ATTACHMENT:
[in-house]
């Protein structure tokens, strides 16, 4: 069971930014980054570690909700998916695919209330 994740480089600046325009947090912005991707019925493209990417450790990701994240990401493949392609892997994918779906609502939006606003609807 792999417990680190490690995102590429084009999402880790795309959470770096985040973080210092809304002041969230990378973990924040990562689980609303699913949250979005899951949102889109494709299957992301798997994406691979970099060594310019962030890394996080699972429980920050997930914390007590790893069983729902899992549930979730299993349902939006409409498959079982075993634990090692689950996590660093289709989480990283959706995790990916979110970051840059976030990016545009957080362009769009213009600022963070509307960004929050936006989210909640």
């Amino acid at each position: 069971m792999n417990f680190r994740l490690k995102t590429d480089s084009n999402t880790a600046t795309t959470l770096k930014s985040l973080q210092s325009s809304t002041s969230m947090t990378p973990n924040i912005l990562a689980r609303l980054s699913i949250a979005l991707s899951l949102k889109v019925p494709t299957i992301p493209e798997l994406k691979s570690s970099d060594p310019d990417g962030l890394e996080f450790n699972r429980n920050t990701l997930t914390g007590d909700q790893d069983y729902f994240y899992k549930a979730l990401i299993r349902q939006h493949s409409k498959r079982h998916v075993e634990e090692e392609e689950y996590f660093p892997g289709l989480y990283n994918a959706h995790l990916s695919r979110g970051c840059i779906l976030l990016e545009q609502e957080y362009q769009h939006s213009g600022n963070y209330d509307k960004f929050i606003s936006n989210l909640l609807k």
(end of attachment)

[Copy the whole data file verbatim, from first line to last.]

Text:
[in-house]
């Protein structure tokens, strides 16, 4: 069971930014980054570690909700998916695919209330 994740480089600046325009947090912005991707019925493209990417450790990701994240990401493949392609892997994918779906609502939006606003609807 792999417990680190490690995102590429084009999402880790795309959470770096985040973080210092809304002041969230990378973990924040990562689980609303699913949250979005899951949102889109494709299957992301798997994406691979970099060594310019962030890394996080699972429980920050997930914390007590790893069983729902899992549930979730299993349902939006409409498959079982075993634990090692689950996590660093289709989480990283959706995790990916979110970051840059976030990016545009957080362009769009213009600022963070509307960004929050936006989210909640």
């Amino acid at each position: 069971m792999n417990f680190r994740l490690k995102t590429d480089s084009n999402t880790a600046t795309t959470l770096k930014s985040l973080q210092s325009s809304t002041s969230m947090t990378p973990n924040i912005l990562a689980r609303l980054s699913i949250a979005l991707s899951l949102k889109v019925p494709t299957i992301p493209e798997l994406k691979s570690s970099d060594p310019d990417g962030l890394e996080f450790n699972r429980n920050t990701l997930t914390g007590d909700q790893d069983y729902f994240y899992k549930a979730l990401i299993r349902q939006h493949s409409k498959r079982h998916v075993e634990e090692e392609e689950y996590f660093p892997g289709l989480y990283n994918a959706h995790l990916s695919r979110g970051c840059i779906l976030l990016e545009q609502e957080y362009q769009h939006s213009g600022n963070y209330d509307k960004f929050i606003s936006n989210l909640l609807k």